30. A question on land reform before Sir John comes to the question of the media. Since the Lancaster House Agreement 20 years ago we have given £500 million in bilateral aid to Zimbabwe, £40 million in aid for land reform. We now understand that it is reported that there is a new form of land agreement under which the Government of Zimbabwe will give 99 year leases with an option to buy and that these leases are not being given to the landless poor but to friends and relations, to senior politicians and senior officials, which clearly is wholly counter to what the UNDP international observers seek to do. What is the Government's response to this new partisan policy of land redistribution within Zimbabwe?
  (Baroness Amos) Can I first of all clarify the figures. We have given over £500 million in financial aid. We have given 44 million for land. In fact, it was 47 million but three million of that 47 million was returned to us, it was not actually used. What we have said consistently since Lancaster House is that there is an urgent need for land reform in Zimbabwe. We want a land reform programme that is transparent, fair and equitable. After the money was returned to us and after there was a kind of hiatus in the land reform process, there was a Land Reform Conference in 1998 which reached agreement on the principles for land reform in Zimbabwe. We signed up to the outcome of that conference but the following year the Government instituted the fast track programme, despite having agreed at the 1998 Conference to the principles of transparency and so on. So we have consistently said that we want to see a land reform programme, and we would support a land reform programme, which adhered to the principles which were agreed in 1998 and which were reaffirmed by the UNDP in a letter to the Government of Zimbabwe.

  31. But we have said that there was the 1998 Agreement, there was the Abuja Agreement on 6 September, which has not been implemented. It is clear that whatever we say nothing positive has been done and, indeed, according to this latest report about the 99 year leases, the whole trend is in the opposite direction.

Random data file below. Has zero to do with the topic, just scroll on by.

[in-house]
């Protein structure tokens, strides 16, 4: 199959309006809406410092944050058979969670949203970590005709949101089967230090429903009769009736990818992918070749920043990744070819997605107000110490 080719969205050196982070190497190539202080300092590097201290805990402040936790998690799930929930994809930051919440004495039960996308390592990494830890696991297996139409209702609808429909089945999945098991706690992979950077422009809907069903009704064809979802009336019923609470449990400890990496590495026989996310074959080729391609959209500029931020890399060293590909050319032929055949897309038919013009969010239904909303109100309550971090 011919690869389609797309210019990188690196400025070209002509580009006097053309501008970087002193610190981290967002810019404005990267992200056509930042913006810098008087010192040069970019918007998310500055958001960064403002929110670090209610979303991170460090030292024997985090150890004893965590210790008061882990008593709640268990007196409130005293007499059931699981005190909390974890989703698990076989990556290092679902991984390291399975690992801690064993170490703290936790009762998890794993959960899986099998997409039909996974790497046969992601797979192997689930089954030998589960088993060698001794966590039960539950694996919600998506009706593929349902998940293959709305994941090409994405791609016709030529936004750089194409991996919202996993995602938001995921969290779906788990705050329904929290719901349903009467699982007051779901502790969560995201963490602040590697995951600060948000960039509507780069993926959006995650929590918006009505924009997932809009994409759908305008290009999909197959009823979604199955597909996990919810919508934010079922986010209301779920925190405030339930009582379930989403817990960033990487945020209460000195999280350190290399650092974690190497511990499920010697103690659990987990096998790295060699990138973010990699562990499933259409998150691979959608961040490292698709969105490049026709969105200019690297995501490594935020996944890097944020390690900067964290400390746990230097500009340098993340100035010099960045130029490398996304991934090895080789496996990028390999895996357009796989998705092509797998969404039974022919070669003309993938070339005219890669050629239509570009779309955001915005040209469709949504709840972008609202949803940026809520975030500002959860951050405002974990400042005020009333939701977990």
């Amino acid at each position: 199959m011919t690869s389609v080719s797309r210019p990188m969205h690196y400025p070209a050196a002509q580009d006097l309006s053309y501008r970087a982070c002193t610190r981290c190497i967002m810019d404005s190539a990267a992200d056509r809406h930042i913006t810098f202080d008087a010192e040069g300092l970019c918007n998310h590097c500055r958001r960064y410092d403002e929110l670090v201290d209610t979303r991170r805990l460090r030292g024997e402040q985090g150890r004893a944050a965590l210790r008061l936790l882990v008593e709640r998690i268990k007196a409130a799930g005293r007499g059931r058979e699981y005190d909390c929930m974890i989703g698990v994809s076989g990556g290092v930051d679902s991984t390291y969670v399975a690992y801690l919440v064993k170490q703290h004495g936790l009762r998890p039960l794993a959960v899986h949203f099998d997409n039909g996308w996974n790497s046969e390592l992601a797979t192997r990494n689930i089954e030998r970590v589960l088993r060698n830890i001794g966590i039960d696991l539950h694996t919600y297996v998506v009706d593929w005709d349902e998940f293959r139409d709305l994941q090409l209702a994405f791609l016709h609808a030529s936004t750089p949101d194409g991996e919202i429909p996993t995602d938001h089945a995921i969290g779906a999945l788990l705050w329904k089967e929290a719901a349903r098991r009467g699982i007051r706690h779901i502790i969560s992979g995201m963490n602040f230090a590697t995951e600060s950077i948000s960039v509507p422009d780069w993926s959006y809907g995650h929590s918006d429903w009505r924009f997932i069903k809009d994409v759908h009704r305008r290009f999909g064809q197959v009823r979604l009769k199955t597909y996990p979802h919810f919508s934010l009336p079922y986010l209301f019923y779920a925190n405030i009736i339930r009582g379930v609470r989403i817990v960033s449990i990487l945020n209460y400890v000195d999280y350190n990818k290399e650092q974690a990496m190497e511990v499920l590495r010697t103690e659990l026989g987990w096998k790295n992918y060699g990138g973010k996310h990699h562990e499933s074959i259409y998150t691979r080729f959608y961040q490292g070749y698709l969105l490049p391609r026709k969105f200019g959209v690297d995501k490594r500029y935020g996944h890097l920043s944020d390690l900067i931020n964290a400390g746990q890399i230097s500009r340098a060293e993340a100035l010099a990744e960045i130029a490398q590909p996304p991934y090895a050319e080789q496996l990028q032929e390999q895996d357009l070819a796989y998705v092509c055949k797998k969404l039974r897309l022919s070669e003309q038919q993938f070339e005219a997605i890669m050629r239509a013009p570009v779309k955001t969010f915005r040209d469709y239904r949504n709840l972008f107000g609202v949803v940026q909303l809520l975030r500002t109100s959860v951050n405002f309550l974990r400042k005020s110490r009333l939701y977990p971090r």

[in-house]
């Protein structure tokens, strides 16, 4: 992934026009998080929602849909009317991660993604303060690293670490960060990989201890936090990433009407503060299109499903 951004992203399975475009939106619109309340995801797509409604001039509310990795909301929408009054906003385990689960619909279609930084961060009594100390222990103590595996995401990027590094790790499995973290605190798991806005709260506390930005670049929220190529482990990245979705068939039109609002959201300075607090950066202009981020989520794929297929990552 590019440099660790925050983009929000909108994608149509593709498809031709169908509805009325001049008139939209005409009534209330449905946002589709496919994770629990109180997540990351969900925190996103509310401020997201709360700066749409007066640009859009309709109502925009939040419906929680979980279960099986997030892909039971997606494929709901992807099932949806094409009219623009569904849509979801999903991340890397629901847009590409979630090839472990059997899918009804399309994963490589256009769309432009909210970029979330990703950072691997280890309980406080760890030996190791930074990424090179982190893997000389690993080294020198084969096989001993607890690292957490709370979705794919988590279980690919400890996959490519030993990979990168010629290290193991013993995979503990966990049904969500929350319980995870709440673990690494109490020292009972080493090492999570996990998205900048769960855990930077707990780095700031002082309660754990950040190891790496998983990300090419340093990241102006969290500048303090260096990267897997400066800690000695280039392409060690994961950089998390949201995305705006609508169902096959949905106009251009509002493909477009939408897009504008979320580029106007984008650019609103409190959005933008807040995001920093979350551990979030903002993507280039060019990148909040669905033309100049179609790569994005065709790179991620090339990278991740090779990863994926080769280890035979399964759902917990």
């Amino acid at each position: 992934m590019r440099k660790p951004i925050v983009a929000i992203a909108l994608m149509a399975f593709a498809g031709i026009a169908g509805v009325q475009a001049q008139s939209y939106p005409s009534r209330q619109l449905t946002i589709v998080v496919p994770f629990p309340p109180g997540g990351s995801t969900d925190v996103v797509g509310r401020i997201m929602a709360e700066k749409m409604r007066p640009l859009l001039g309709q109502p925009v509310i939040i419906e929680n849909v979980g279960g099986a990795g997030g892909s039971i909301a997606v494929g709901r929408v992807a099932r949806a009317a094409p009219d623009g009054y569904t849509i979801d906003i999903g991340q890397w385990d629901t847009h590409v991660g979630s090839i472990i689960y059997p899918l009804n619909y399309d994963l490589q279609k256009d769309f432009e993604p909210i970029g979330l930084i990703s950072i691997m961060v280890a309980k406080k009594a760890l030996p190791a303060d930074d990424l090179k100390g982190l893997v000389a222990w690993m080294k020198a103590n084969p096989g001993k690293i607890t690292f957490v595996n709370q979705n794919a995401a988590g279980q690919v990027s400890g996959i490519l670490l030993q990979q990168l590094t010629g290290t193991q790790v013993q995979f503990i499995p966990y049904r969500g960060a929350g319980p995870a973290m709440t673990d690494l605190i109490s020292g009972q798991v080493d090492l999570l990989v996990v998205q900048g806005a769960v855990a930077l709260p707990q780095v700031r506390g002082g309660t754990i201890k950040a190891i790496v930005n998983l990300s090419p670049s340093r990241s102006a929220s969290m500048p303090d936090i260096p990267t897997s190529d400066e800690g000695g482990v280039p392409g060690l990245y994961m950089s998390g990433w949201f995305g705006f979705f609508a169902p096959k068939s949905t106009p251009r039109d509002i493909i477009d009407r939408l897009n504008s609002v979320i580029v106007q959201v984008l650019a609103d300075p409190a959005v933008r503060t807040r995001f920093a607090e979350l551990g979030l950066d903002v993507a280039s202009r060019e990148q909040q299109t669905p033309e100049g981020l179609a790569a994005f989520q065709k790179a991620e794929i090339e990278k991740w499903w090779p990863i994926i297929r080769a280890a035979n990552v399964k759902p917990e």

(Baroness Amos) Can I say that Abuja had two parts to it. It had the commitments which were made by the Government of Zimbabwe and there were also commitments which were made by the British Government with respect to land reform. We made two commitments. One, that if the Government of Zimbabwe met its commitments under the Abuja Agreement with respect to land reform, which included a commitment to a just, fair and sustainable land reform process as agreed by UNDP, and if the rule of law was restored and if there was a commitment to human rights, democratic principles of free press and so on, we would consider not only supporting that land reform process but we would also work to get other donors to give money to support that land reform programme. So our support for land reform in Zimbabwe has been consistent and it remains the same, that we are prepared to support a land reform process but it has to be done under those key principles.

  32. And it has not happened.